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Student Producers Build an ICTV Show Like No Other

Written by Lauren Barber
3/20/2011

Set of To A Pulp

ICTV gives Ithaca College students the opportunity to create and produce completely student-run television series about whatever sparks their creativity. A group of students have taken this experience to a whole new level by not only writing and producing a television show, but building an entire set from scratch completely off campus. 

To A Pulp, produced by sophomores Joe Killeen and Nate Breton, started in May 2010 and is currently in its second season. Each season consists of three 30 minute episodes. The show, partially inspired by the college’s newspaper The Ithacan, shows the comedic side of a student run newspaper. The series follows the working lives of ten Daily Pulp staffers on their quest to meet deadlines. As each episode unfolds, another ridiculous challenge presents itself.

The set was built on the South Hill Business Campus, which is located directly across the street from the Ithaca College campus. Before even unpacking their room at the start of their sophomore year, the production team headed over to South Hill to check out the 3,000 square foot space they were given permission to use for their set. 

 


 

 

For the first few weeks of classes, the crew spent countless hours building an entire newsroom from scratch with floors made with carpet squares, makeshift walls made of fiberglass ceiling panels, cubicles made with 100 pound pieces, props collected over the summer, and lighting equipment plugged into extra installed outlets. After putting together a complete production crew of 15 students and a cast of 10, the team started shooting every Thursday starting at 6 p.m. and ending as late as 2 a.m. Killeen and Breton would then spend many sleepless nights editing to meet the strict premiere deadline.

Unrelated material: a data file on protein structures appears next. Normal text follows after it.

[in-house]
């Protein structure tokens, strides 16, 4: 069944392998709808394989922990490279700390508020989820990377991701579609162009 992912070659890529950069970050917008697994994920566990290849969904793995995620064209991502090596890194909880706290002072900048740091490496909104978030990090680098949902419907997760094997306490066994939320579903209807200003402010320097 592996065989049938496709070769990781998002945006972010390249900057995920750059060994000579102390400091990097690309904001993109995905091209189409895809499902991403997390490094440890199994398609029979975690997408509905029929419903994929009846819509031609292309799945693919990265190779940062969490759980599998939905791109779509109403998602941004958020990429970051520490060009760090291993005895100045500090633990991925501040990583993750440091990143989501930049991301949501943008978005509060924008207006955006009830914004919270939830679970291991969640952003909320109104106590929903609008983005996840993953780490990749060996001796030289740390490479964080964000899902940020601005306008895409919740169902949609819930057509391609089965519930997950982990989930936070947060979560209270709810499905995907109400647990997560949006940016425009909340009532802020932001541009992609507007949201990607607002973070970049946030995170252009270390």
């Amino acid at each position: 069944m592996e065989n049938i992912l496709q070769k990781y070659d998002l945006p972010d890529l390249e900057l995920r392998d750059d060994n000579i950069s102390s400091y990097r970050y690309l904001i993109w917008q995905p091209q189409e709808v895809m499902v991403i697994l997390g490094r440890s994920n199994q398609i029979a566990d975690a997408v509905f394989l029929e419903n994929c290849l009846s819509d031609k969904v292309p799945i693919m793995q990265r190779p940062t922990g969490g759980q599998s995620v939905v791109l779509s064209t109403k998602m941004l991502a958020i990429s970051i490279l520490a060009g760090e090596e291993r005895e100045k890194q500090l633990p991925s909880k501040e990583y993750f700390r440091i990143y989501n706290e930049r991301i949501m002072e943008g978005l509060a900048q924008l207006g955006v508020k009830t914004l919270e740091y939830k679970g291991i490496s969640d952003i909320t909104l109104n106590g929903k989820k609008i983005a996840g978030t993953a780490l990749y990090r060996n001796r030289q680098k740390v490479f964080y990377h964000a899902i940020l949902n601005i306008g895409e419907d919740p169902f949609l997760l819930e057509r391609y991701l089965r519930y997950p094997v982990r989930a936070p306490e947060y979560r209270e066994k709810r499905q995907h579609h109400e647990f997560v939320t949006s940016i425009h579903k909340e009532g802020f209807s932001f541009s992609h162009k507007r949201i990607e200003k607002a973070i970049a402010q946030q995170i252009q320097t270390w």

Breton said the team works great together and has grown and learned immensely since the beginning.

“We’re all in it together,” he said. “It’s a good group of people. Everyone is very professional. We deal with problems the same way someone working on a professional production would deal with them.”

Over the past two seasons, Killeen and co-writer Sarah Kasulke have written over 180 pages of script. For season two, the writing team had to turn around 90 pages of script in one month. Despite the hours of hard work, the experience and final product is worth it, Killeen said.

 

 Joe Killeen '13 positions the camera for another take

 

“The experience to be gained cannot be matched anywhere else,” he said. “In production classes, you gain a lot of theory and how-to, but by being a producer on a TV show, there is so much involved that, just out of sheer work load, it forces you to really learn.”

This will be the show’s last season. Killeen said they are extremely proud of what they have accomplished.

 

 Extension cords lead into the set of To A Pulp on ICTV.

 

“We’re ready for the next challenge,” he said. “We’re just looking to change it up and move on to learn.” 

Many were critical of their idea when they began, Breton said, and they have enjoyed proving them wrong.

“We’ve proved that it’s not impossible,” he said. “We’re trying to prove that a lot of things proved to be impossible is possible and we’ve had a lot of fun doing it. We’re happy with what we’ve done.”

 

Nate Brenton '13 directs a scene of To A Pulp



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